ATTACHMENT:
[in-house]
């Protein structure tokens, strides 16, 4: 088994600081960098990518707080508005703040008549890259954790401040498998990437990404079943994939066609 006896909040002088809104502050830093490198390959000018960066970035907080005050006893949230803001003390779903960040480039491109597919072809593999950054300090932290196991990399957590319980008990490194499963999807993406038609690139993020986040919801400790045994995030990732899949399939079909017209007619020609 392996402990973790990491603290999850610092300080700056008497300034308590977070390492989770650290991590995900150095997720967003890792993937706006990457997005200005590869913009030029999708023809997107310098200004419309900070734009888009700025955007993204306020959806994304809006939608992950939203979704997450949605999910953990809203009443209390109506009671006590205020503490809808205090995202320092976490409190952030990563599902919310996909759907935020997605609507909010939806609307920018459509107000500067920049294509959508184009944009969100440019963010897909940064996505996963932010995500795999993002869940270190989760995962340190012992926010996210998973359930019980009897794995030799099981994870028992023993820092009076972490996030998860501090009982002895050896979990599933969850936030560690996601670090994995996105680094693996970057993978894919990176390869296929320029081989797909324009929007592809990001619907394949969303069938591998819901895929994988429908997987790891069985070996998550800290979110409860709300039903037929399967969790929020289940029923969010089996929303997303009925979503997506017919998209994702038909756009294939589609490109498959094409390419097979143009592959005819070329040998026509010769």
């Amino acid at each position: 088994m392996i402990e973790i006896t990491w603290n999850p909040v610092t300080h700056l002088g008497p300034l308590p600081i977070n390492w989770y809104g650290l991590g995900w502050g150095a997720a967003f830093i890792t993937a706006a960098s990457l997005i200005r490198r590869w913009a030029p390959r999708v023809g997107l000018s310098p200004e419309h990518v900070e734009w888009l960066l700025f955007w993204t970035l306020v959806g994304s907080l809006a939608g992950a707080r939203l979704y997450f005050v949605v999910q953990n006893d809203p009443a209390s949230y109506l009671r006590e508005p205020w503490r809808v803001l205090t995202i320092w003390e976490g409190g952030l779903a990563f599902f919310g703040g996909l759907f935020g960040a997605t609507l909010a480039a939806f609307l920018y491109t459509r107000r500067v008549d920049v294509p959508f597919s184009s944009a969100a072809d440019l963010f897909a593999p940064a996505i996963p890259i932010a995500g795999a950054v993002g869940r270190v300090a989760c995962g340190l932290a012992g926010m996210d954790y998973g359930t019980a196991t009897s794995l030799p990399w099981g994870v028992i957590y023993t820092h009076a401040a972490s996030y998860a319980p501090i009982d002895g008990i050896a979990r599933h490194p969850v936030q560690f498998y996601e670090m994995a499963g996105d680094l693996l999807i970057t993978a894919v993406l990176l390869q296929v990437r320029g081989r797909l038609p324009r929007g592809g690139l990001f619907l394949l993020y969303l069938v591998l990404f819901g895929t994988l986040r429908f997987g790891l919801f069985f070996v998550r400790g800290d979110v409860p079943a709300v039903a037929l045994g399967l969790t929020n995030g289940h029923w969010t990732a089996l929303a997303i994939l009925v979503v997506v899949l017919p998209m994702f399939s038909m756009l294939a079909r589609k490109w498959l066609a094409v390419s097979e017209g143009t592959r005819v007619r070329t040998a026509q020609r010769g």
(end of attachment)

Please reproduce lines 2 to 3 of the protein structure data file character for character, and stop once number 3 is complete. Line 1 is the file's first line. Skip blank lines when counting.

């Protein structure tokens, strides 16, 4: 088994600081960098990518707080508005703040008549890259954790401040498998990437990404079943994939066609 006896909040002088809104502050830093490198390959000018960066970035907080005050006893949230803001003390779903960040480039491109597919072809593999950054300090932290196991990399957590319980008990490194499963999807993406038609690139993020986040919801400790045994995030990732899949399939079909017209007619020609 392996402990973790990491603290999850610092300080700056008497300034308590977070390492989770650290991590995900150095997720967003890792993937706006990457997005200005590869913009030029999708023809997107310098200004419309900070734009888009700025955007993204306020959806994304809006939608992950939203979704997450949605999910953990809203009443209390109506009671006590205020503490809808205090995202320092976490409190952030990563599902919310996909759907935020997605609507909010939806609307920018459509107000500067920049294509959508184009944009969100440019963010897909940064996505996963932010995500795999993002869940270190989760995962340190012992926010996210998973359930019980009897794995030799099981994870028992023993820092009076972490996030998860501090009982002895050896979990599933969850936030560690996601670090994995996105680094693996970057993978894919990176390869296929320029081989797909324009929007592809990001619907394949969303069938591998819901895929994988429908997987790891069985070996998550800290979110409860709300039903037929399967969790929020289940029923969010089996929303997303009925979503997506017919998209994702038909756009294939589609490109498959094409390419097979143009592959005819070329040998026509010769």
């Amino acid at each position: 088994m392996i402990e973790i006896t990491w603290n999850p909040v610092t300080h700056l002088g008497p300034l308590p600081i977070n390492w989770y809104g650290l991590g995900w502050g150095a997720a967003f830093i890792t993937a706006a960098s990457l997005i200005r490198r590869w913009a030029p390959r999708v023809g997107l000018s310098p200004e419309h990518v900070e734009w888009l960066l700025f955007w993204t970035l306020v959806g994304s907080l809006a939608g992950a707080r939203l979704y997450f005050v949605v999910q953990n006893d809203p009443a209390s949230y109506l009671r006590e508005p205020w503490r809808v803001l205090t995202i320092w003390e976490g409190g952030l779903a990563f599902f919310g703040g996909l759907f935020g960040a997605t609507l909010a480039a939806f609307l920018y491109t459509r107000r500067v008549d920049v294509p959508f597919s184009s944009a969100a072809d440019l963010f897909a593999p940064a996505i996963p890259i932010a995500g795999a950054v993002g869940r270190v300090a989760c995962g340190l932290a012992g926010m996210d954790y998973g359930t019980a196991t009897s794995l030799p990399w099981g994870v028992i957590y023993t820092h009076a401040a972490s996030y998860a319980p501090i009982d002895g008990i050896a979990r599933h490194p969850v936030q560690f498998y996601e670090m994995a499963g996105d680094l693996l999807i970057t993978a894919v993406l990176l390869q296929v990437r320029g081989r797909l038609p324009r929007g592809g690139l990001f619907l394949l993020y969303l069938v591998l990404f819901g895929t994988l986040r429908f997987g790891l919801f069985f070996v998550r400790g800290d979110v409860p079943a709300v039903a037929l045994g399967l969790t929020n995030g289940h029923w969010t990732a089996l929303a997303i994939l009925v979503v997506v899949l017919p998209m994702f399939s038909m756009l294939a079909r589609k490109w498959l066609a094409v390419s097979e017209g143009t592959r005819v007619r070329t040998a026509q020609r010769g």